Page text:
KANSAS CITY, MO (KCTV) -- Effective Tuesday, there is no more mounted patrol at the Kansas City Police Department.
The horses may go back to the people who donated them as soon as this afternoon. The stable that housed the Mounted Patrol is owned by Kansas City Parks and Recreation.
The eight officers that were assigned to the until will all be reassigned into patrol divisions, like homicide, because there is a shortage.
The city used the mounted patrol to control crowds in areas like the Country Club Plaza, where people might be more likely to approach an officer on a horse than in a car.
Each year the city spent around $50,000 on upkeep and supplies for the horses.
In a statement from the KCPD, Chief Richard Smith noted that the decision came down to resources and trying to best tackle the growing number of homicides in the city.
“Reducing violent crime is my top priority, and the Board has communicated that is theirs, as well,” Smith said. “This decision is based solely on putting our limited resources where they are most needed to address that priority.”
The statement noted that Kansas City has 11 more homicides this year than the same time in 2018 and that October saw 27 drive-by shooting with 51 victims. It also stated the department has 42 officer vacancies.
Smith did mention the work the Mounted Patrol did working with the community and noted said the department was looking to explore options for a possible multi-jurisdictional Mounted Patrol concept.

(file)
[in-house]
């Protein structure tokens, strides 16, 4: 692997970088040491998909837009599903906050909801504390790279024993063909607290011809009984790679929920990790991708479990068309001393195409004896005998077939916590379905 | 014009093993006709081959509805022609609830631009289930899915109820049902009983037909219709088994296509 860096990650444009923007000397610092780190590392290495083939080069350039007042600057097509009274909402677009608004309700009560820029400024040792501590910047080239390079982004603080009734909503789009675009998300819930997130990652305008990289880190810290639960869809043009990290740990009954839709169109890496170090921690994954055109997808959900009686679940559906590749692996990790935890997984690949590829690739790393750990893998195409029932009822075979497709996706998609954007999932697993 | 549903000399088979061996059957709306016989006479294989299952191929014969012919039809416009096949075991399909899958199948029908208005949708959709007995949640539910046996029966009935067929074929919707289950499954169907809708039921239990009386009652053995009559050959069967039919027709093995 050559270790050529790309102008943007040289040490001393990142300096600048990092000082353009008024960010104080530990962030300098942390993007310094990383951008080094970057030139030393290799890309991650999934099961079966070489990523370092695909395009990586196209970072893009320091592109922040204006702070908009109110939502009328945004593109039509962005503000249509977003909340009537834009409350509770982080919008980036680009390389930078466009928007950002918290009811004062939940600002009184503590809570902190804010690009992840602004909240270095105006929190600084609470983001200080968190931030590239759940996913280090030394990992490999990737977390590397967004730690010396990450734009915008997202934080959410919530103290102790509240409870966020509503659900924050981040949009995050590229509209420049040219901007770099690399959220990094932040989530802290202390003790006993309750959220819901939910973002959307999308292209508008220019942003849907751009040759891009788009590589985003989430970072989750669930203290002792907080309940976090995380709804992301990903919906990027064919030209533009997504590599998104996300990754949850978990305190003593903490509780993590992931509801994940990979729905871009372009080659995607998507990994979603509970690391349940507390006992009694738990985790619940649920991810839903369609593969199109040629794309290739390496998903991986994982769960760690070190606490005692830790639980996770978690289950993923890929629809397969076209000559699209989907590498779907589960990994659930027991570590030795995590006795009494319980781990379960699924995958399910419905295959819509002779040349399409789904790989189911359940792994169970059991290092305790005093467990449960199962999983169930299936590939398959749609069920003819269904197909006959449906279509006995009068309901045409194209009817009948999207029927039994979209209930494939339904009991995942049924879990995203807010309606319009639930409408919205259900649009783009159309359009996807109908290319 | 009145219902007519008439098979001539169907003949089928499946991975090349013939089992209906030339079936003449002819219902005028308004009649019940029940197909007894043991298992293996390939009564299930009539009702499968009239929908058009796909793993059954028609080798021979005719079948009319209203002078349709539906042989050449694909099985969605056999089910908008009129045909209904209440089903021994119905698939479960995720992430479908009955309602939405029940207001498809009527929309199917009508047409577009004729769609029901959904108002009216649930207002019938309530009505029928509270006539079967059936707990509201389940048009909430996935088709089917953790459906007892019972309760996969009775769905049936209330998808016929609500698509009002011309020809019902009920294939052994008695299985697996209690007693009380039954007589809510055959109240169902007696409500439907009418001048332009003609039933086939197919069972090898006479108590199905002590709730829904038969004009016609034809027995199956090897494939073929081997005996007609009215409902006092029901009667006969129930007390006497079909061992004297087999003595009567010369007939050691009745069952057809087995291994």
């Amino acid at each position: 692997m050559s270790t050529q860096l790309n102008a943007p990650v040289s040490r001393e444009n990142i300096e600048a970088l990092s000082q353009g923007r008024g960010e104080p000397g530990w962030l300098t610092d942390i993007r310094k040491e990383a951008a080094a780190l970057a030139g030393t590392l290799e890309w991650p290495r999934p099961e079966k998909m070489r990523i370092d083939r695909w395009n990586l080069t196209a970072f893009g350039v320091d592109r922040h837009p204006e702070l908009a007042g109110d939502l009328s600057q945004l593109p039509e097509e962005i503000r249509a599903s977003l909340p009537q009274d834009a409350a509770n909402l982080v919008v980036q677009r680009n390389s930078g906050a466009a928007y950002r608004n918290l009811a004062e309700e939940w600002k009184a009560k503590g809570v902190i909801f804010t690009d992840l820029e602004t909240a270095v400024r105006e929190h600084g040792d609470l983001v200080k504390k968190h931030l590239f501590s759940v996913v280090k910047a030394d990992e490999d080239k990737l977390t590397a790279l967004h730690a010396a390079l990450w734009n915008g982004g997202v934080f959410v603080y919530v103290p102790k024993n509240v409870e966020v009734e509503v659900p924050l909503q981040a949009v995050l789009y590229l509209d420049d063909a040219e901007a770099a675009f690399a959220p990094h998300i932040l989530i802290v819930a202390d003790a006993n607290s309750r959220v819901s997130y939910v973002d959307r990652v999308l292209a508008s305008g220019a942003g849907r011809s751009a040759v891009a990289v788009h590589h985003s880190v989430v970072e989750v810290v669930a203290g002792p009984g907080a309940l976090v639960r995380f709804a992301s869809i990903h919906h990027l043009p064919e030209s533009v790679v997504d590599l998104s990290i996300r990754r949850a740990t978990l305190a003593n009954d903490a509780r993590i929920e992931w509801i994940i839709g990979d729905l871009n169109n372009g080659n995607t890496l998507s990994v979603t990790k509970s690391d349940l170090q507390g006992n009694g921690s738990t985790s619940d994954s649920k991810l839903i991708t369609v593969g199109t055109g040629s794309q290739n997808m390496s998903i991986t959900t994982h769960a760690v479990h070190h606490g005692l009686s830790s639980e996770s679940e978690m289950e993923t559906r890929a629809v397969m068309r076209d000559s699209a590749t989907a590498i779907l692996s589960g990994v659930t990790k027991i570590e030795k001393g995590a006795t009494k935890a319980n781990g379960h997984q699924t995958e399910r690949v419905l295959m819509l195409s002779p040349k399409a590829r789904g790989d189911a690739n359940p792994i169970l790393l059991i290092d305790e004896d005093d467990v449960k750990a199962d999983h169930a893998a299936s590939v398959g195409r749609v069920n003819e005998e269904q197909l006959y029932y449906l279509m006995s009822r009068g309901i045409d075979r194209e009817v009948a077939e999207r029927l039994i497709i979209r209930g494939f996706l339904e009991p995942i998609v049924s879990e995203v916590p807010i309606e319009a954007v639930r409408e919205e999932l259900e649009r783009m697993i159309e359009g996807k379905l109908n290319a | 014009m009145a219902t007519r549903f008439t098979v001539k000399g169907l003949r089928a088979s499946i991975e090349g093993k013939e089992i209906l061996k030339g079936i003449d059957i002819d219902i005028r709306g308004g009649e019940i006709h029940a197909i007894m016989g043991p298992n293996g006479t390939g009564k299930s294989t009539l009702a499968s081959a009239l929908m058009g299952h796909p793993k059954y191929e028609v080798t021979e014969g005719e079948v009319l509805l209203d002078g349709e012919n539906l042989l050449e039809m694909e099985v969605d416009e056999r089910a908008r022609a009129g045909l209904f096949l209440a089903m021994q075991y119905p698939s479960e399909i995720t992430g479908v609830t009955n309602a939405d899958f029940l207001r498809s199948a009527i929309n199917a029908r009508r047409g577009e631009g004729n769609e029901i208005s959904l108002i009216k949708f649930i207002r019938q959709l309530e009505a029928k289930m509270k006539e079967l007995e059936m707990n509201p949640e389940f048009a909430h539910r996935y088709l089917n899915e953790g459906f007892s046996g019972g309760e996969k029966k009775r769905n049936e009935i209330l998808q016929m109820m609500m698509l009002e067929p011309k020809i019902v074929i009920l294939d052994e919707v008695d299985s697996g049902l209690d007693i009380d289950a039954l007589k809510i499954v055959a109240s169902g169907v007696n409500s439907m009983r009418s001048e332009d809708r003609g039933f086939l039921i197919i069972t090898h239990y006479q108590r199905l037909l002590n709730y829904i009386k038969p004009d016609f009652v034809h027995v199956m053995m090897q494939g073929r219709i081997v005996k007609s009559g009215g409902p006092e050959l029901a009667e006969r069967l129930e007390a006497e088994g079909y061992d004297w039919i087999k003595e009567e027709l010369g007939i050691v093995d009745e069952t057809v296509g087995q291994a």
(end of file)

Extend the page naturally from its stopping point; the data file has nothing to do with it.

AliceLee Hollister has been with the friends of KC Mounted Patrol for as long as the unit has existed. She’s helped raise nearly half a million dollars over the last 13 years for the unit she calls the real community police and Tuesday, she is heartbroken.
“The hurtful thing is the officers. The horses, one horse already has a home to go to, several of them have been donated, they’ll go back, they’ll be no problem but it’s the officers, it’s what’s been done to the officers,” Hollister said.
It’s not as simple as moving desks or changing buildings. Hollister says these officers have worked hard to form trusted relationships and bonds with these horses and the horses with them.
While Hollister understands the reasoning behind it, she wishes officers could’ve been pulled from several different areas rather than focusing on one unit.
“I can see that point, but you don’t close down a whole division to do it, it just makes no sense,” Hollister said.
Hollister said she has spent the day canceling upcoming fundraisers that people were planning on attending and donating too. Those officers will all be reassigned by the end of the year.